Mark David Chapman, who shot and killed John Lennon in 1980, recently told a parole board that he finally felt regret for what he did. “Thirty years ago I couldn’t say I felt shame and I know what shame is now,” he said at a hearing in August. “It’s where you cover your face, you don’t want to, you know, ask for anything.” He added, according to The Associated Press, that he felt “more and more shame” as each year passed.
Although the hearing took place at the Wende Correctional Facility in Alden, New York over the summer, a transcript was released just today. He was denied release by the Board of Parole, which said doing so would “tend to mitigate the seriousness of [his] crime” and could put the public at risk in case someone attacked him for revenge. It was the 10th time a parole board decided to keep him serving his sentence, 20 years to life. He’ll be up for parole again in August 2020.
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Mark David Chapman in 2018. Photo: NYSDC/AP/Shutterstock
At this year’s hearing, he recounted the events of December 8th, 1980, when he procured an autograph from the former Beatle outside his home and shot and killed him hours later. At the hearing, he said he struggled with whether or not to go through with the killing, since Lennon had been nice to him. “I was too far in,” Chapman said. “I do remember having the thought of, ‘Hey, you have got the album now. Look at this, he signed it, just go home.’ But there was no way I was just going to go home.”
Now he calls the murder “senseless,” saying he was seeking only notoriety and felt no personal ill will toward the Beatle. Nevertheless, as AP reports, he chose to use a hollow-point bullet, which is deadlier than a regular bullet. “I secured those bullets to make sure he would be dead,” he said. “It was immediately after the crime that I was concerned that he did not suffer.”
These days, he says he’s a born-again Christian. His tasks in prison include cleaning, painting and removing wax from floors. But he says he now recognizes that his act of wrath will survive “even after I die.”
Chapman was last denied parole in 2016. At the time, the parole board gave a similar explanation to this year’s for keeping him locked up: “From our interview and review of your records, we find that your release would be incompatible with the welfare of society and would so deprecate that seriousness of the crime as to undermine respect for the law.”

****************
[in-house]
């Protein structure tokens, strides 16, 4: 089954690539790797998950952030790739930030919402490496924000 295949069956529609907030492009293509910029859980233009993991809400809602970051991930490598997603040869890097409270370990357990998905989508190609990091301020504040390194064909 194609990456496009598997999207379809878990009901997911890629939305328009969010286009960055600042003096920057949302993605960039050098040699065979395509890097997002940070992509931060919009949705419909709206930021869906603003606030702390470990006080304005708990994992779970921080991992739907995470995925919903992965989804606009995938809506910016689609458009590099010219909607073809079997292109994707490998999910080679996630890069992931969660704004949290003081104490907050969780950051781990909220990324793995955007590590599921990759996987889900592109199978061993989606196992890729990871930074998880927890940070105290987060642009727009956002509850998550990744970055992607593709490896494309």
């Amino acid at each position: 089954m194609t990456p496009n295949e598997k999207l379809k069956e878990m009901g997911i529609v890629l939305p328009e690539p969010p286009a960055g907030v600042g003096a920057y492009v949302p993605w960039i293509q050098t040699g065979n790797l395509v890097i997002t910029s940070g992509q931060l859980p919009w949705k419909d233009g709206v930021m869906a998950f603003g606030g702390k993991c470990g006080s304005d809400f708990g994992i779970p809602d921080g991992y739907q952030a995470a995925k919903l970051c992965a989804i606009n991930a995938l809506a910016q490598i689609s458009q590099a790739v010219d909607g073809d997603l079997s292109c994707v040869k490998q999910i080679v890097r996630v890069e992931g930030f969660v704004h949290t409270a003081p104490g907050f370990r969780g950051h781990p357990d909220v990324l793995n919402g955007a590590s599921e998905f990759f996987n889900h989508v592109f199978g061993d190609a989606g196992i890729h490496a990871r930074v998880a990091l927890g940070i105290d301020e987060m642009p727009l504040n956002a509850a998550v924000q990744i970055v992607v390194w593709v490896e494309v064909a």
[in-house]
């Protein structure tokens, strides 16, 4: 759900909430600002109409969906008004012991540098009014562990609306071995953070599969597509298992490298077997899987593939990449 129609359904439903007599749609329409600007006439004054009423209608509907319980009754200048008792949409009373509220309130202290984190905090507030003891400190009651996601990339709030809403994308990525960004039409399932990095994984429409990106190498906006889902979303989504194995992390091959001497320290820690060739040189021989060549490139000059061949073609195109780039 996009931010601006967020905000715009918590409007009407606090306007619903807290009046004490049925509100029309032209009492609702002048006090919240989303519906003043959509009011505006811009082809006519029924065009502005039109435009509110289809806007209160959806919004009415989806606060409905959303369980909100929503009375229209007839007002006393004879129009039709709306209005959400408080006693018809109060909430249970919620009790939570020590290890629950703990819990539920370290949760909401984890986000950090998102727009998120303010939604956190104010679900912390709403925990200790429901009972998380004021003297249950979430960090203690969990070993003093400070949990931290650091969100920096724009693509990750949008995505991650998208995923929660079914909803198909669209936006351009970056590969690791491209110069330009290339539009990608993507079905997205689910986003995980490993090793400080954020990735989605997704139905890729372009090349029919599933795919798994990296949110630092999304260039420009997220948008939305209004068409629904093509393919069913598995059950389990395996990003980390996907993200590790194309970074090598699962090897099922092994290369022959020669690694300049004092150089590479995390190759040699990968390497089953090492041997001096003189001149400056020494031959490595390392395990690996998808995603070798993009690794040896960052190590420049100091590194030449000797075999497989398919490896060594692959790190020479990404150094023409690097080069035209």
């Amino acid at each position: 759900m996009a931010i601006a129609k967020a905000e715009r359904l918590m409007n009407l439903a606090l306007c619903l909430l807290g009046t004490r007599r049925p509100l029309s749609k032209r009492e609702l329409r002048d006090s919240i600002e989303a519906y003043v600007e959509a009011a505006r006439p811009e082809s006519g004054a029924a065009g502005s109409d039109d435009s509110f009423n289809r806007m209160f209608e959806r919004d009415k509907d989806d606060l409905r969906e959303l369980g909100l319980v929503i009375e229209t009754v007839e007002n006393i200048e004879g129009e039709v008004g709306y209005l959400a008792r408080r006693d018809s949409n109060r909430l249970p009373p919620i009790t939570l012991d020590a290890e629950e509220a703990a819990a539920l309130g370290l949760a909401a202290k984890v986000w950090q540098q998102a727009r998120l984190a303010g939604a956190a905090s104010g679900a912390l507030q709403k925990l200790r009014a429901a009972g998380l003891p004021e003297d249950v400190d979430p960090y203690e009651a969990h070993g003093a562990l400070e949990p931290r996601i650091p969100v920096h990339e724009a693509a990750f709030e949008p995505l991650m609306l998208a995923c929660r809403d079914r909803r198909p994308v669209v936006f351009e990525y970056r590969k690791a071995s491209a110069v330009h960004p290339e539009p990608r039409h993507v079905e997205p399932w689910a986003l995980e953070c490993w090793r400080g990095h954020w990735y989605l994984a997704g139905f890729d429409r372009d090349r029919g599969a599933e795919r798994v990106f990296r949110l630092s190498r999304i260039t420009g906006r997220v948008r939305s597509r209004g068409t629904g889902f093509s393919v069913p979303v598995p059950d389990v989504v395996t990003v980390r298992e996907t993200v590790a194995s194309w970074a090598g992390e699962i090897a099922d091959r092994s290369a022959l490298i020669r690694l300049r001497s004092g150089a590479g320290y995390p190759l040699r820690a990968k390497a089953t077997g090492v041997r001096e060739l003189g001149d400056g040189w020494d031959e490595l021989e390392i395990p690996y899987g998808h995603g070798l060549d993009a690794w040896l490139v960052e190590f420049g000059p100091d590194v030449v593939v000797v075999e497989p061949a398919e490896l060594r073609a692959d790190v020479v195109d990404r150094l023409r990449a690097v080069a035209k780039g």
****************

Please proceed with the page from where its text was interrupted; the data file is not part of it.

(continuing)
John Lennon’s killer denied parole for seventh time
John Lennon’s murderer has been denied parole for a seventh time, New York State’s Department of Corrections has announced.
Mark Chapman, 57, shot and killed John Lennon, 40, in New York City on the night of 8 December 1980. He was sentenced in 1981 to 20 years to life imprisonment after pleading guilty to second-degree murder.
He has been given a parole hearing every two years since 2000 and has been turned down each time. The transcript of this latest hearing, before a three-member board on Wednesday 22 August 2012, has not yet been released. The board members were Sally Thompson, Joseph Crangle and Marc Coppola.Despite your positive efforts while incarcerated, your release at this time would greatly undermine respect for the law and tend to trivialise the tragic loss of life which you caused as a result of this heinous, unprovoked, violent, cold and calculated crime.
The panel notes your good conduct, program achievements, educational accomplishments, positive presentation, remorse, risk and needs assessment, letters of support, significant opposition to your release and all other statutory factors were considered. However, parole shall not be granted for good conduct and program completions alone.
Chapman will be eligible for another parole hearing in two years’ time.
In May Chapman was transferred from the Attica Correctional Facility in western New York to the nearby Wende Correctional Facility in the town of Alden in Erie County, New York. Both are maximum security buildings.
He is kept in a single-person cell, according to corrections spokeswoman Carole Claren-Weaver, and is allowed out three hours per day. According to corrections officials he has been held in protective custody with a good disciplinary record.
Earlier this week Chapman was granted a request to be allowed conjugal visits with his wife Gloria Hiroko Chapman, whom he married in 1979.
He had applied to the ‘family reunion’ program while an inmate at Attica, but had to reapply after being transferred to Wende. The program allows Chapman to be allowed to spend up to 48 hours with his wife on prison grounds, in a trailer which has a kitchenette, living room and two bedrooms, but no cameras or guards.
‘I just shot John Lennon’: He lived a quiet life in Hawaii until he became a notorious killer
HONOLULU, Hawaii (HawaiiNewsNow) - Hours before his death, on Dec. 8, 1980, John Lennon looked his killer in the eyes and saw a pudgy, seemingly unremarkable man who’d shyly asked for an autograph.
Hours later, the former Beatle would be dead — fatally shot as he returned to his luxury apartment in New York with his wife. It wouldn’t take long for the world to learn his assassin’s name: Mark David Chapman, an out-of-work security guard from Hawaii with a history of mental illness.
Chapman would later say that he’d heard voices in his head that told him to kill Lennon. Rather than pursue an insanity defense, as his lawyers wanted him to, Chapman pleaded guilty to the murder.
He was sentenced to 20 years to life in prison and has been denied parole 11 times.
On the 40th anniversary of Lennon’s death, Hawaii News Now dug into the archives and conducted interviews with those who were there to help tell the Hawaii story of the man who killed one of the world’s biggest stars and understand the woman who has never left his side, his wife Gloria.